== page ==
If you just installed ROS from apt on Ubuntu then you will have setup.*sh files in '/opt/ros/<distro>/', and you could source them like so:
# source /opt/ros/<distro>/setup.bash
Using the short name of your ROS distribution instead of <distro>
If you installed ROS Indigo, that would be:
$ source /opt/ros/indigo/setup.bash
You will need to run this command on every new shell you open to have access to the ros commands, unless you add this line to your .bashrc. This process allows you to install several ROS distributions (e.g. fuerte and groovy) on the same computer and switch between them.
On other platforms you will find these setup.*sh files where ever you installed ROS to.
Create a ROS Workspace
These instructions are for ROS Groovy and later. For ROS Fuerte and earlier, select rosbuild.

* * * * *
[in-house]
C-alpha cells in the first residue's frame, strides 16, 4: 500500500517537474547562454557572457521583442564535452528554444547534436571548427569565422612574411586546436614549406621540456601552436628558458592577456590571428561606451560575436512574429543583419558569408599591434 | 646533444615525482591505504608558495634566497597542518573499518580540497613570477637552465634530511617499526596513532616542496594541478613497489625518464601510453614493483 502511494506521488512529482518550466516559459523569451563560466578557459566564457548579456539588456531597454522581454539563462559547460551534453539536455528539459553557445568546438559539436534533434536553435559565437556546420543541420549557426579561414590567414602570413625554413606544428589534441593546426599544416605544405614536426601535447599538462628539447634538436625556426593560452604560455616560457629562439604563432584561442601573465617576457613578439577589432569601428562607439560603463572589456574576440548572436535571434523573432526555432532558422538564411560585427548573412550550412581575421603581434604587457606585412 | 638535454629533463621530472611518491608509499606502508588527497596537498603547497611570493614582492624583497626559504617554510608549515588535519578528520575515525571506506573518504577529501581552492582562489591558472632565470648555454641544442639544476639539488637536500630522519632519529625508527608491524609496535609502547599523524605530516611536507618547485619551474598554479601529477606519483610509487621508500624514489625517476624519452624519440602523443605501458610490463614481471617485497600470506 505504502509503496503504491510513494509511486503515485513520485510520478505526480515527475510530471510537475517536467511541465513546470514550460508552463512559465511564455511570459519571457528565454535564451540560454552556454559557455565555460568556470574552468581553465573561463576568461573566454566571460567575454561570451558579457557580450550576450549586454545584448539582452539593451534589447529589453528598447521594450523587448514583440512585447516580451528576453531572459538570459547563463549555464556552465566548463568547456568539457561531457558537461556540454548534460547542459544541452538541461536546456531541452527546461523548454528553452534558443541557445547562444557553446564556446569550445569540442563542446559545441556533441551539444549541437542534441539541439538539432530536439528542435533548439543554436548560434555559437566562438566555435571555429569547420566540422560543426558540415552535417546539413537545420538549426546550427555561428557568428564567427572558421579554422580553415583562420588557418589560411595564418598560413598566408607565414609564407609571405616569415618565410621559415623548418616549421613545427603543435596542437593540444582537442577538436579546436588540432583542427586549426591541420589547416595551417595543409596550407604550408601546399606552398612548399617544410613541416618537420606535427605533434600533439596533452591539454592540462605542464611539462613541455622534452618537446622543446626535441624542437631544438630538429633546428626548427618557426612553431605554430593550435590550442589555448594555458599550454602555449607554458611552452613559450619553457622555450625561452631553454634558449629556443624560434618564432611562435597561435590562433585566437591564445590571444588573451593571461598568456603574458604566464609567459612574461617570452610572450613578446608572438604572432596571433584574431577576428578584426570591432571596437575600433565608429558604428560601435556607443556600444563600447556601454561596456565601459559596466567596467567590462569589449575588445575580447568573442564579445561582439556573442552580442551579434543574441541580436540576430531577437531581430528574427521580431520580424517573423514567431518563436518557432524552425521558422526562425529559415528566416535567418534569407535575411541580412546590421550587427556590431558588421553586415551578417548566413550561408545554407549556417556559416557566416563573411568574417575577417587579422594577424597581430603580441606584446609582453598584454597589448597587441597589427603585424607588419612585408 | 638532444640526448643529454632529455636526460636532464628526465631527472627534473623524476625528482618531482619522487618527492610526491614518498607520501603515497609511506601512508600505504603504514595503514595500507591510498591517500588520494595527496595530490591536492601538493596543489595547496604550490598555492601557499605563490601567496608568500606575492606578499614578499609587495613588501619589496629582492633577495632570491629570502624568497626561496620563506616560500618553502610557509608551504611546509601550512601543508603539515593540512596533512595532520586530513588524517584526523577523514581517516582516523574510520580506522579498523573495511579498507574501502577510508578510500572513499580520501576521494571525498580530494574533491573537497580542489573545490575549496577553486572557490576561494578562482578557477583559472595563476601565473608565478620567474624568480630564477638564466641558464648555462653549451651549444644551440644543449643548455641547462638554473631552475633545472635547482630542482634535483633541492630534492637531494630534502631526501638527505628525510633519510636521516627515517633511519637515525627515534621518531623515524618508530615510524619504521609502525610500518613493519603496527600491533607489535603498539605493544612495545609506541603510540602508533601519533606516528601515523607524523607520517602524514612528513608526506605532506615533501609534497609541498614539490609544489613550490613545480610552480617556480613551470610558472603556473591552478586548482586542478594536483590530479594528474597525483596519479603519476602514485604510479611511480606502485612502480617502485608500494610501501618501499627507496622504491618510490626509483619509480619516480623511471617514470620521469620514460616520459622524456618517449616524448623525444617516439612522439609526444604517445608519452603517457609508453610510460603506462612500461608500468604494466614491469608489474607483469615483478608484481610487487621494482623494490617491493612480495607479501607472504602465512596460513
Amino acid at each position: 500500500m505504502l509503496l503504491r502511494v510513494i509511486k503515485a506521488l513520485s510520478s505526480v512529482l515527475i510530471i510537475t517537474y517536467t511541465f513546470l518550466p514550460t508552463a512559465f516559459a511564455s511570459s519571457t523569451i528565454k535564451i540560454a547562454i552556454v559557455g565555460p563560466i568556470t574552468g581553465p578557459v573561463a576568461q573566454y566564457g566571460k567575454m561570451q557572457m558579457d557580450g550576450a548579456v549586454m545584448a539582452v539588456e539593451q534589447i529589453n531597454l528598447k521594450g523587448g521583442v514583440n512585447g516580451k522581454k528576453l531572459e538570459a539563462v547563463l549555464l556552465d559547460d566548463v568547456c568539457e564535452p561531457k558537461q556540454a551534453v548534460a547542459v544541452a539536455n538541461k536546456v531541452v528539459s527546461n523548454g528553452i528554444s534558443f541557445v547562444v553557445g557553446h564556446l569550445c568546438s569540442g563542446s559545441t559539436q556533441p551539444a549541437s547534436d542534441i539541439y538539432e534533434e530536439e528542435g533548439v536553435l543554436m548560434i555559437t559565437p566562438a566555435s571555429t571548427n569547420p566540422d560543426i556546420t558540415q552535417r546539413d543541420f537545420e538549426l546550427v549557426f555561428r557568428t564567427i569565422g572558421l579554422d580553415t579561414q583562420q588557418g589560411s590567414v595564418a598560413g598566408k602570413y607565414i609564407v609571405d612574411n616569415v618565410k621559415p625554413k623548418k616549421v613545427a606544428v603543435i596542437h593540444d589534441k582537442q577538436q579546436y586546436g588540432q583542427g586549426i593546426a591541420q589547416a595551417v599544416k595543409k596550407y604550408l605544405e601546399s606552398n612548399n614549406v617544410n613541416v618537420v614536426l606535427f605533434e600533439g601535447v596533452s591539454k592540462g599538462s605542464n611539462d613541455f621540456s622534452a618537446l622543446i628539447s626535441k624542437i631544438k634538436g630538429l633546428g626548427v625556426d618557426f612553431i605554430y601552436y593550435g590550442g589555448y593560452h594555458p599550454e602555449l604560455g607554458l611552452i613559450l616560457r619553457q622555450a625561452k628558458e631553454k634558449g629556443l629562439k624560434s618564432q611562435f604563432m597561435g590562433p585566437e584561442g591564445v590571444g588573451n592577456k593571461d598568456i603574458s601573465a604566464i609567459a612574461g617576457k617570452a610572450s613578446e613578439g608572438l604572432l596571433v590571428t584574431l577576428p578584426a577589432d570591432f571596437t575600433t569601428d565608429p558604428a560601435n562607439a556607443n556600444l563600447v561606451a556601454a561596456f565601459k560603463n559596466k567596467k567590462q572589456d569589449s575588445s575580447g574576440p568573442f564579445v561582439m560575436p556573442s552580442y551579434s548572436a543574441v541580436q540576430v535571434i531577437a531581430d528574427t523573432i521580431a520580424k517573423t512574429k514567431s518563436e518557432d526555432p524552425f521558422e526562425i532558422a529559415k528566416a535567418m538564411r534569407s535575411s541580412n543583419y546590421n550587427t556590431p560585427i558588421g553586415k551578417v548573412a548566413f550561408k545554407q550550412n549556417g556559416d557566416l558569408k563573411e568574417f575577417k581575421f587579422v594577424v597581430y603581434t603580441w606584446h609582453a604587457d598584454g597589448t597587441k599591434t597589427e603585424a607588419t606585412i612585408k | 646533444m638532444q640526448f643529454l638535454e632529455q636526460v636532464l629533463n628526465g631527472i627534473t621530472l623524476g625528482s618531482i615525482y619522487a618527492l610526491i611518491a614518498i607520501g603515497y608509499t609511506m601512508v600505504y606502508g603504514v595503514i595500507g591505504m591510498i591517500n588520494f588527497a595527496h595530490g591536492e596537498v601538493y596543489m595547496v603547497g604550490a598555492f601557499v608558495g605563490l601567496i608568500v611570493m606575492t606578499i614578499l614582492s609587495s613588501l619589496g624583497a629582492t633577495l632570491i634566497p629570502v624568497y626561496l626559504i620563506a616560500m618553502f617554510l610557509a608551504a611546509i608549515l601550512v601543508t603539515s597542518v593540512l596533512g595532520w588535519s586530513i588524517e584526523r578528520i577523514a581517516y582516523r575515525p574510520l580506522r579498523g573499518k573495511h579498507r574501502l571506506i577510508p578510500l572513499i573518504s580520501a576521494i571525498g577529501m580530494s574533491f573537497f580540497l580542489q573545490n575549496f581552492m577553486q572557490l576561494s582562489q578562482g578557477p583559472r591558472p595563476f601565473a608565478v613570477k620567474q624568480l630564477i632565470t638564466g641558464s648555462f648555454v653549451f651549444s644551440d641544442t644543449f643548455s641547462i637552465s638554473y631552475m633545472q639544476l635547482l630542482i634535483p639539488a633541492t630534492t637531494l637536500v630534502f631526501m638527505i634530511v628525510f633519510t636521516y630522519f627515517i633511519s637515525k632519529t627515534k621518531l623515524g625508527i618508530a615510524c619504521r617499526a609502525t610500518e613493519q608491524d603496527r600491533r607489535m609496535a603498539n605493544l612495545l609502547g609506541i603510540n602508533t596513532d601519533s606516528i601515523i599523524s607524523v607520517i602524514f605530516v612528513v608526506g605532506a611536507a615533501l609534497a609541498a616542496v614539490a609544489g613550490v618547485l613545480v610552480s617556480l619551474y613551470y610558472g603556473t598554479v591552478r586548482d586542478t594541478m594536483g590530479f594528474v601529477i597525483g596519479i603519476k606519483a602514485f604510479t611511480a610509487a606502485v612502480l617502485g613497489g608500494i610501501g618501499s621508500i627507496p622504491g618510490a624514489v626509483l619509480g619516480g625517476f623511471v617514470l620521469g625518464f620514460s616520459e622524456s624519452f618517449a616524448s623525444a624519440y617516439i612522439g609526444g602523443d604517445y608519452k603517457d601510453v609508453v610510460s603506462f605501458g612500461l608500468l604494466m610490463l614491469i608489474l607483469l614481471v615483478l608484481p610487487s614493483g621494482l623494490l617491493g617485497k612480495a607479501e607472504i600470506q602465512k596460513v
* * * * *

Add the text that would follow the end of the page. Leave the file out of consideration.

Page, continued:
Let's create a catkin workspace:
$ mkdir -p ~/catkin_ws/src $ cd ~/catkin_ws/src $ catkin_init_workspace
Even though the workspace is empty (there are no packages in the 'src' folder, just a single CMakeLists.txt link) you can still "build" the workspace:
$ cd ~/catkin_ws/ $ catkin_make
The catkin_make command is a convenience tool for working with catkin workspaces. If you look in your current directory you should now have a 'build' and 'devel' folder. Inside the 'devel' folder you can see that there are now several setup.*sh files. Sourcing any of these files will overlay this workspace on top of your environment. To understand more about this see the general catkin documentation: catkin. Before continuing source your new setup.*sh file:
$ source devel/setup.bash
To make sure your workspace is properly overlayed by the setup script, make sure ROS_PACKAGE_PATH environment variable includes the directory you're in.
$ echo $ROS_PACKAGE_PATH /home/youruser/catkin_ws/src:/opt/ros/indigo/share:/opt/ros/indigo/stacks
When working with ROS source code, it is often useful to do so in a "workspace". For the following ROS tutorials you will need an area for working on tutorials and creating new ROS stacks and packages.